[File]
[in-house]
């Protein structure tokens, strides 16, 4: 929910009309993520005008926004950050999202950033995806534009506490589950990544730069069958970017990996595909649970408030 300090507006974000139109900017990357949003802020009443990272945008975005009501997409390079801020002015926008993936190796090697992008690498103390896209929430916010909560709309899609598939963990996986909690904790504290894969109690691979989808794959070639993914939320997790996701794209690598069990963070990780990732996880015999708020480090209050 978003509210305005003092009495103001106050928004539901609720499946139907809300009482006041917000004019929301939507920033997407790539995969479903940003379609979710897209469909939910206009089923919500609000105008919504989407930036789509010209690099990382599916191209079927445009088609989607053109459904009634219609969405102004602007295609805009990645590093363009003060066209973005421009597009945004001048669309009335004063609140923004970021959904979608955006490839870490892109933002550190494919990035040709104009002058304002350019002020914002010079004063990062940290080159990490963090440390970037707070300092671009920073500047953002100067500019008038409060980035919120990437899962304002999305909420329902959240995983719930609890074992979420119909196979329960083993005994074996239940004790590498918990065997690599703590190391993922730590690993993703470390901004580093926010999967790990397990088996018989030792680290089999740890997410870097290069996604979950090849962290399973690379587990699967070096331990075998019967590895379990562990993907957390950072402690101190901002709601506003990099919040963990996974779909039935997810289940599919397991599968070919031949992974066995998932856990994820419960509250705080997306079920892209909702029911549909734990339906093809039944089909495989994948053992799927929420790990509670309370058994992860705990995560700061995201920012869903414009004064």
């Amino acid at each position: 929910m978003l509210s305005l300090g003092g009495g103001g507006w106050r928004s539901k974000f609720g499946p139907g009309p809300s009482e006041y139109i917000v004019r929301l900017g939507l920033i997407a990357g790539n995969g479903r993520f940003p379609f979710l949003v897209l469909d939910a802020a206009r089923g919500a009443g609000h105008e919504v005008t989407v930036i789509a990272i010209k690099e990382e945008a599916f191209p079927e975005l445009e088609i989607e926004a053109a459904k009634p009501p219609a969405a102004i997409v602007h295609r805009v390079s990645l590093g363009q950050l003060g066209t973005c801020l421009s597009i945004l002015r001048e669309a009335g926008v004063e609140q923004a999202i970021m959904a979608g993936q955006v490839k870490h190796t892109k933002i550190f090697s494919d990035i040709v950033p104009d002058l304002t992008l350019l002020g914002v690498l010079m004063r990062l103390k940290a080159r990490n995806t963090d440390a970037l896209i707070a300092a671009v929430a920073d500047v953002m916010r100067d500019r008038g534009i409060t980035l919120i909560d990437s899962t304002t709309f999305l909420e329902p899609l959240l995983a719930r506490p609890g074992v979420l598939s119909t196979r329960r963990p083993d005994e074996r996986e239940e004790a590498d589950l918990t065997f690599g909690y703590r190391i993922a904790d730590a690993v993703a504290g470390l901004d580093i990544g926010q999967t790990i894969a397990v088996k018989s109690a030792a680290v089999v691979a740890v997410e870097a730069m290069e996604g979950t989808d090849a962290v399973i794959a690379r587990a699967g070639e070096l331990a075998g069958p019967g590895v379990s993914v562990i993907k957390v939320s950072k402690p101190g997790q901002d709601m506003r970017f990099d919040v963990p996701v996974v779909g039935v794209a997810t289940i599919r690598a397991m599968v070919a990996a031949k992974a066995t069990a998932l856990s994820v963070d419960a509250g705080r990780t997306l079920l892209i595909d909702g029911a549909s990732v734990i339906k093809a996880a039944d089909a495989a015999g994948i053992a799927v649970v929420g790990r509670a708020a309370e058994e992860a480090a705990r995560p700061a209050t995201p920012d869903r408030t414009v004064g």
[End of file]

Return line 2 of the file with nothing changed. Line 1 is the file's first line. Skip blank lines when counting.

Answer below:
């Protein structure tokens, strides 16, 4: 929910009309993520005008926004950050999202950033995806534009506490589950990544730069069958970017990996595909649970408030 300090507006974000139109900017990357949003802020009443990272945008975005009501997409390079801020002015926008993936190796090697992008690498103390896209929430916010909560709309899609598939963990996986909690904790504290894969109690691979989808794959070639993914939320997790996701794209690598069990963070990780990732996880015999708020480090209050 978003509210305005003092009495103001106050928004539901609720499946139907809300009482006041917000004019929301939507920033997407790539995969479903940003379609979710897209469909939910206009089923919500609000105008919504989407930036789509010209690099990382599916191209079927445009088609989607053109459904009634219609969405102004602007295609805009990645590093363009003060066209973005421009597009945004001048669309009335004063609140923004970021959904979608955006490839870490892109933002550190494919990035040709104009002058304002350019002020914002010079004063990062940290080159990490963090440390970037707070300092671009920073500047953002100067500019008038409060980035919120990437899962304002999305909420329902959240995983719930609890074992979420119909196979329960083993005994074996239940004790590498918990065997690599703590190391993922730590690993993703470390901004580093926010999967790990397990088996018989030792680290089999740890997410870097290069996604979950090849962290399973690379587990699967070096331990075998019967590895379990562990993907957390950072402690101190901002709601506003990099919040963990996974779909039935997810289940599919397991599968070919031949992974066995998932856990994820419960509250705080997306079920892209909702029911549909734990339906093809039944089909495989994948053992799927929420790990509670309370058994992860705990995560700061995201920012869903414009004064």